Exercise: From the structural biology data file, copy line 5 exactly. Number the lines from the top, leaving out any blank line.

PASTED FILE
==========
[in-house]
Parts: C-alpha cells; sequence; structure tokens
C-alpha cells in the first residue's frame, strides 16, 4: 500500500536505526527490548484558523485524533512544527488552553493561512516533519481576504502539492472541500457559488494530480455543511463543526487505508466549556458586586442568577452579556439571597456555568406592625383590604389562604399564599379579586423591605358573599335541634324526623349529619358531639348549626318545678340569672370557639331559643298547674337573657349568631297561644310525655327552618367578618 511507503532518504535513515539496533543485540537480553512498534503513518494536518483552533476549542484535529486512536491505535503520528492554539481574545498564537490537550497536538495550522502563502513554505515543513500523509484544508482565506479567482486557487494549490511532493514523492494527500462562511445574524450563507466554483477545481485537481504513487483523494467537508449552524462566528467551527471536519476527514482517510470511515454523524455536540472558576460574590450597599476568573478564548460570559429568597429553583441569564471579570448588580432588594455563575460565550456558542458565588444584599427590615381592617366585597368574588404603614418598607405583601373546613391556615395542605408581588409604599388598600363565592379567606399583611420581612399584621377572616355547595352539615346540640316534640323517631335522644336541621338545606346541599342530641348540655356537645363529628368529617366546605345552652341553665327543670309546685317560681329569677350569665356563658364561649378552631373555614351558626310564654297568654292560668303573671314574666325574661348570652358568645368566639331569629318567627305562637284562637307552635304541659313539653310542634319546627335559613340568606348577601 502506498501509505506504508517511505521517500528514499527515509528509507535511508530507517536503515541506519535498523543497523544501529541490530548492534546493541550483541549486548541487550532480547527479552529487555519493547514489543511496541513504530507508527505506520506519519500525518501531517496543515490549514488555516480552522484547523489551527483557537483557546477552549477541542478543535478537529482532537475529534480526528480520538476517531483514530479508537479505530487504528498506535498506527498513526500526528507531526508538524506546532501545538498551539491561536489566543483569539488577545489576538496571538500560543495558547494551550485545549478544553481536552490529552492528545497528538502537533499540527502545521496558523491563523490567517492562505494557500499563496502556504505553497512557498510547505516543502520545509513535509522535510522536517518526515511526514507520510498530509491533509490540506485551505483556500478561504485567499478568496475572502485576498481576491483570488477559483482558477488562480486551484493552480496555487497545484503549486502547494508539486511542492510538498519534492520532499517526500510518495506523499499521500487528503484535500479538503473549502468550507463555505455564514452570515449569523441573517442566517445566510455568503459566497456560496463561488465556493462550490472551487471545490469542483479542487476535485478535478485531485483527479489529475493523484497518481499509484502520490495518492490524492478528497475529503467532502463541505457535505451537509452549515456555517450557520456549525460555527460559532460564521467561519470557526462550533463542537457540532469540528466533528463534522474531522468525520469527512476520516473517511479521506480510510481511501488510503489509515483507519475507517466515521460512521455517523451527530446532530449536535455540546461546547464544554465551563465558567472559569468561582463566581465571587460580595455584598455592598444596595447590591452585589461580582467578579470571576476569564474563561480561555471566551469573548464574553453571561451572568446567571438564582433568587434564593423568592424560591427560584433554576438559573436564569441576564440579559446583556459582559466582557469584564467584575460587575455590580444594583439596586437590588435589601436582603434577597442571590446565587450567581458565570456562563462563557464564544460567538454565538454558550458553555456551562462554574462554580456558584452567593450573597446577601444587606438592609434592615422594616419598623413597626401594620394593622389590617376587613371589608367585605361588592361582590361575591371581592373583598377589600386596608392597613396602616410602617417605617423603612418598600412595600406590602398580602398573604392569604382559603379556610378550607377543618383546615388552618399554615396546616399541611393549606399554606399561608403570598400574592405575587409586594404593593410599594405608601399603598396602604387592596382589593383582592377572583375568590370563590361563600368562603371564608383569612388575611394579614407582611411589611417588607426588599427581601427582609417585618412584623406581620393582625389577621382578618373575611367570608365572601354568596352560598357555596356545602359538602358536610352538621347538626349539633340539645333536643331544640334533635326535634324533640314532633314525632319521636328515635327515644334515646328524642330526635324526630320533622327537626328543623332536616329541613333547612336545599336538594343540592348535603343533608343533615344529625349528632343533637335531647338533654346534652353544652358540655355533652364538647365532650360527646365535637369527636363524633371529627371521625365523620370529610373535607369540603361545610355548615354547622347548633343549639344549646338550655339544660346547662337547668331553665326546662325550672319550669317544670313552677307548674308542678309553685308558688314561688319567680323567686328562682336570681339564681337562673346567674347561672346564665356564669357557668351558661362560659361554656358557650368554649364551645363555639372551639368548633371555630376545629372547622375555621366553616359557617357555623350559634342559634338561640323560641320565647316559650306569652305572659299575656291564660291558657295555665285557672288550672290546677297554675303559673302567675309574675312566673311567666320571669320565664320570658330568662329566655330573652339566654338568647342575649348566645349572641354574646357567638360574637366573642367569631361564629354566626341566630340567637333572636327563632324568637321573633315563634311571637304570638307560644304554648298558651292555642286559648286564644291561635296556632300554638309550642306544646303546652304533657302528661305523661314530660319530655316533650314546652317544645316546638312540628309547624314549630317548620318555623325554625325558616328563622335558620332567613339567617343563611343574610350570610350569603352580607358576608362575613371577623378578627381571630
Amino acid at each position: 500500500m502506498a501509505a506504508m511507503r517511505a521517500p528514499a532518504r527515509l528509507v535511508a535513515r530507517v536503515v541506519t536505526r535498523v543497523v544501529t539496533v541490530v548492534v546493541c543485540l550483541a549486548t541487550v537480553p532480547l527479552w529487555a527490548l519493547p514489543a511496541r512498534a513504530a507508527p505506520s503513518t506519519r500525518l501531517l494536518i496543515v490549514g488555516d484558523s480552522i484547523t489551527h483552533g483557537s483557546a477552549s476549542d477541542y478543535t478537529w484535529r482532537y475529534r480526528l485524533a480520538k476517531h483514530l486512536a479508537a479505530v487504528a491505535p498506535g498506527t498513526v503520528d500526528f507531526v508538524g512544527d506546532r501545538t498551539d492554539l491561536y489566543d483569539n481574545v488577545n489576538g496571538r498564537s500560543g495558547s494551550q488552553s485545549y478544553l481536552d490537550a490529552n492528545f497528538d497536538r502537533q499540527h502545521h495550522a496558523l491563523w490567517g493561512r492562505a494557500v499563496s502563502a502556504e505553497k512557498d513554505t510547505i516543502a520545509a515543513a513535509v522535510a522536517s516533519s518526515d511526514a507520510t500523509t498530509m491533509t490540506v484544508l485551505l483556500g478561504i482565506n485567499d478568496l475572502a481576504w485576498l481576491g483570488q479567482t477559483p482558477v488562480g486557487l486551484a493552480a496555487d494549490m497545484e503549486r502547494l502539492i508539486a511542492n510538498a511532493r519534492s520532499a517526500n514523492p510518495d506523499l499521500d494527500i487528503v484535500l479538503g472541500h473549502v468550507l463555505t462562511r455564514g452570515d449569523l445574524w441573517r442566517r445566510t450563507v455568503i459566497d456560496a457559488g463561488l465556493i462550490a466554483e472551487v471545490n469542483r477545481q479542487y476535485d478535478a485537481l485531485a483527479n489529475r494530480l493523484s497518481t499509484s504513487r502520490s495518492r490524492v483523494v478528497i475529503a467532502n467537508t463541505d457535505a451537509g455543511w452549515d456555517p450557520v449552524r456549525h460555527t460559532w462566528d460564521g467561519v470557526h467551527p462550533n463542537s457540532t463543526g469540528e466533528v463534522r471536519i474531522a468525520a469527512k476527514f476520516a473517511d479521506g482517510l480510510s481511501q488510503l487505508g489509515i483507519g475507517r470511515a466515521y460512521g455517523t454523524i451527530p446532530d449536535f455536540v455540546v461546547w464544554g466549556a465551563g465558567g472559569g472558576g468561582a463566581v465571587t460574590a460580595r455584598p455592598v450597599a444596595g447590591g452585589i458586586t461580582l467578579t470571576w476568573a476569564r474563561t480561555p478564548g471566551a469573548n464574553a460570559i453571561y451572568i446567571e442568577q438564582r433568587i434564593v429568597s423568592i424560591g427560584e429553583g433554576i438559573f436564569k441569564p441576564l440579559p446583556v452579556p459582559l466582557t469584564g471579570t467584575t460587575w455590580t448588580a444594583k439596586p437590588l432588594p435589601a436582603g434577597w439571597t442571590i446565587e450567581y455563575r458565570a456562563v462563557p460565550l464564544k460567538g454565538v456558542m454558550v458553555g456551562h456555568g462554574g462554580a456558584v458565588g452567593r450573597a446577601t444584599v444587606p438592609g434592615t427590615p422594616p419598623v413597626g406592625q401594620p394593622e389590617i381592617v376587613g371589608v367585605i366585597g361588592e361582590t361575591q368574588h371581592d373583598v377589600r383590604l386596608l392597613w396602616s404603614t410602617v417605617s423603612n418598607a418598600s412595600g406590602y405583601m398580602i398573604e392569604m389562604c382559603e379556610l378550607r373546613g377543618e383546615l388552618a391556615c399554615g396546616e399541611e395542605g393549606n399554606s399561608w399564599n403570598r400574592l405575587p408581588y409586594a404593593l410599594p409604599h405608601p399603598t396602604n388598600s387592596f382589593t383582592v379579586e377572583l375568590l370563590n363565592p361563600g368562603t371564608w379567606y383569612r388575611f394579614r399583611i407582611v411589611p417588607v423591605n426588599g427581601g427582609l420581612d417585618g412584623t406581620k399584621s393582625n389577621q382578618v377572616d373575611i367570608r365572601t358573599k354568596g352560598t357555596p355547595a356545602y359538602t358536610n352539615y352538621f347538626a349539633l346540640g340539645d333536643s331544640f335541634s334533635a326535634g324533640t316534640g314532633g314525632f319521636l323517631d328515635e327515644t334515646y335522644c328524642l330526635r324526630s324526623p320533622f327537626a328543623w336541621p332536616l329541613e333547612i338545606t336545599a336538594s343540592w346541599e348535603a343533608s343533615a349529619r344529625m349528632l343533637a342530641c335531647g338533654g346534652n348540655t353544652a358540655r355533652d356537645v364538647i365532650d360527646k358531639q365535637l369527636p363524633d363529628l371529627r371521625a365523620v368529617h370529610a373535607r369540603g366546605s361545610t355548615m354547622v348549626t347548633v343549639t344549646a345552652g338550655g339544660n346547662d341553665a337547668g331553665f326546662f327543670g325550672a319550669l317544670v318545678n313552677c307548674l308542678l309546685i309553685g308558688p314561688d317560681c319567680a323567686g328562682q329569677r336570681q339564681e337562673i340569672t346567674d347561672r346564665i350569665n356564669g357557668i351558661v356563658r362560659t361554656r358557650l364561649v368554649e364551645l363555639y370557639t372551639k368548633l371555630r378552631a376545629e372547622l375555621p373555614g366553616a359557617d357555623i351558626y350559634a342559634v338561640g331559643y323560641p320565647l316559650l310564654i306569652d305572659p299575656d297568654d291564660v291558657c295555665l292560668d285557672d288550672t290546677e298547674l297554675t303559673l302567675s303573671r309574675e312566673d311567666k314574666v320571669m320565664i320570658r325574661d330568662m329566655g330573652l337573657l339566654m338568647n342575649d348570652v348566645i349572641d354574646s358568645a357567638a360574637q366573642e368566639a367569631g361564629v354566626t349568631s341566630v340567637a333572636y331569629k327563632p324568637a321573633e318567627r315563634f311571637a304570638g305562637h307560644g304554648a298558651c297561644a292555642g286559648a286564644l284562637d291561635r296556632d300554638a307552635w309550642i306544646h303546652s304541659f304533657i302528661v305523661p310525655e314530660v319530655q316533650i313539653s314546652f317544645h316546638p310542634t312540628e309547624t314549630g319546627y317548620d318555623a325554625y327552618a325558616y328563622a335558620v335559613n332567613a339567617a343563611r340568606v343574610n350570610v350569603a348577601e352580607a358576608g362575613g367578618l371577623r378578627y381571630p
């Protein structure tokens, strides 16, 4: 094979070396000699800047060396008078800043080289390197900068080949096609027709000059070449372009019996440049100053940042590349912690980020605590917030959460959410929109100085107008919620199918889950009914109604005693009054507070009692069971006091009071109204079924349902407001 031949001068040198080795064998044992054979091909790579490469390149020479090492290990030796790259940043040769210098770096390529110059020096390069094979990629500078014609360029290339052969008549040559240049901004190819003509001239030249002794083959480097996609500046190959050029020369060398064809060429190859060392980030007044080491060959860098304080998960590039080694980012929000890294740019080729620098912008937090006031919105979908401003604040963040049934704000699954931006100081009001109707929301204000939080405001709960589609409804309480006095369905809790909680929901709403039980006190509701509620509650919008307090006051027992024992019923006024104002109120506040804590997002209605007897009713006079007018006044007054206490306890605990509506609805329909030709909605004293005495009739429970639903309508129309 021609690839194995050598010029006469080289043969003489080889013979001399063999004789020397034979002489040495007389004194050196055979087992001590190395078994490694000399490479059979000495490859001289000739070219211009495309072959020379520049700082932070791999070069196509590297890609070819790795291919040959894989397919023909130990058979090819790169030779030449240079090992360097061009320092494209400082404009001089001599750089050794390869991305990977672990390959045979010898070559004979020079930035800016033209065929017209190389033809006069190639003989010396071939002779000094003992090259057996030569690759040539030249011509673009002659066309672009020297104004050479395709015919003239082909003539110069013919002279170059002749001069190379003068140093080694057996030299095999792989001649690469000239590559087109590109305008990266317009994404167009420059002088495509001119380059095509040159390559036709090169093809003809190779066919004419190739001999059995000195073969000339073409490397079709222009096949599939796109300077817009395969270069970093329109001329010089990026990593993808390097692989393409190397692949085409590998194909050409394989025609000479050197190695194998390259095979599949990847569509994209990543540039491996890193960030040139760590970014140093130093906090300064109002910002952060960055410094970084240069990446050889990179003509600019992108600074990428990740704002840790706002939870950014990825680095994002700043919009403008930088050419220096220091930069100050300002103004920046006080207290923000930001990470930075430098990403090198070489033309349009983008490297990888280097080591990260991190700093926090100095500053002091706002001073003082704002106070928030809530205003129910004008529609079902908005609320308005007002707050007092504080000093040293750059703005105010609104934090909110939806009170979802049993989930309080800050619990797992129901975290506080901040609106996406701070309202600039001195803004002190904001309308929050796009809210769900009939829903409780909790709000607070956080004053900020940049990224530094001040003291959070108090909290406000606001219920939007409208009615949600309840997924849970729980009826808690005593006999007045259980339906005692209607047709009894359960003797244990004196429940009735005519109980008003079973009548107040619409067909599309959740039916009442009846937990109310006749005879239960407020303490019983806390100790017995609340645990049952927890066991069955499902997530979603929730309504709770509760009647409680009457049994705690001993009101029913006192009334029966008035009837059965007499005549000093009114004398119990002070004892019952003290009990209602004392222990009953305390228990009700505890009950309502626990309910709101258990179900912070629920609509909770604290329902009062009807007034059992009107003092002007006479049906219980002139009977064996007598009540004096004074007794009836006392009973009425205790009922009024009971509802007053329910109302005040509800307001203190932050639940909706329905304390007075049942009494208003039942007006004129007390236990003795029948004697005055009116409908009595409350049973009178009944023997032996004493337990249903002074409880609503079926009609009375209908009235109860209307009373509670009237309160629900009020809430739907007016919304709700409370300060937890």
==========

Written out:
């Protein structure tokens, strides 16, 4: 094979070396000699800047060396008078800043080289390197900068080949096609027709000059070449372009019996440049100053940042590349912690980020605590917030959460959410929109100085107008919620199918889950009914109604005693009054507070009692069971006091009071109204079924349902407001 031949001068040198080795064998044992054979091909790579490469390149020479090492290990030796790259940043040769210098770096390529110059020096390069094979990629500078014609360029290339052969008549040559240049901004190819003509001239030249002794083959480097996609500046190959050029020369060398064809060429190859060392980030007044080491060959860098304080998960590039080694980012929000890294740019080729620098912008937090006031919105979908401003604040963040049934704000699954931006100081009001109707929301204000939080405001709960589609409804309480006095369905809790909680929901709403039980006190509701509620509650919008307090006051027992024992019923006024104002109120506040804590997002209605007897009713006079007018006044007054206490306890605990509506609805329909030709909605004293005495009739429970639903309508129309 021609690839194995050598010029006469080289043969003489080889013979001399063999004789020397034979002489040495007389004194050196055979087992001590190395078994490694000399490479059979000495490859001289000739070219211009495309072959020379520049700082932070791999070069196509590297890609070819790795291919040959894989397919023909130990058979090819790169030779030449240079090992360097061009320092494209400082404009001089001599750089050794390869991305990977672990390959045979010898070559004979020079930035800016033209065929017209190389033809006069190639003989010396071939002779000094003992090259057996030569690759040539030249011509673009002659066309672009020297104004050479395709015919003239082909003539110069013919002279170059002749001069190379003068140093080694057996030299095999792989001649690469000239590559087109590109305008990266317009994404167009420059002088495509001119380059095509040159390559036709090169093809003809190779066919004419190739001999059995000195073969000339073409490397079709222009096949599939796109300077817009395969270069970093329109001329010089990026990593993808390097692989393409190397692949085409590998194909050409394989025609000479050197190695194998390259095979599949990847569509994209990543540039491996890193960030040139760590970014140093130093906090300064109002910002952060960055410094970084240069990446050889990179003509600019992108600074990428990740704002840790706002939870950014990825680095994002700043919009403008930088050419220096220091930069100050300002103004920046006080207290923000930001990470930075430098990403090198070489033309349009983008490297990888280097080591990260991190700093926090100095500053002091706002001073003082704002106070928030809530205003129910004008529609079902908005609320308005007002707050007092504080000093040293750059703005105010609104934090909110939806009170979802049993989930309080800050619990797992129901975290506080901040609106996406701070309202600039001195803004002190904001309308929050796009809210769900009939829903409780909790709000607070956080004053900020940049990224530094001040003291959070108090909290406000606001219920939007409208009615949600309840997924849970729980009826808690005593006999007045259980339906005692209607047709009894359960003797244990004196429940009735005519109980008003079973009548107040619409067909599309959740039916009442009846937990109310006749005879239960407020303490019983806390100790017995609340645990049952927890066991069955499902997530979603929730309504709770509760009647409680009457049994705690001993009101029913006192009334029966008035009837059965007499005549000093009114004398119990002070004892019952003290009990209602004392222990009953305390228990009700505890009950309502626990309910709101258990179900912070629920609509909770604290329902009062009807007034059992009107003092002007006479049906219980002139009977064996007598009540004096004074007794009836006392009973009425205790009922009024009971509802007053329910109302005040509800307001203190932050639940909706329905304390007075049942009494208003039942007006004129007390236990003795029948004697005055009116409908009595409350049973009178009944023997032996004493337990249903002074409880609503079926009609009375209908009235109860209307009373509670009237309160629900009020809430739907007016919304709700409370300060937890």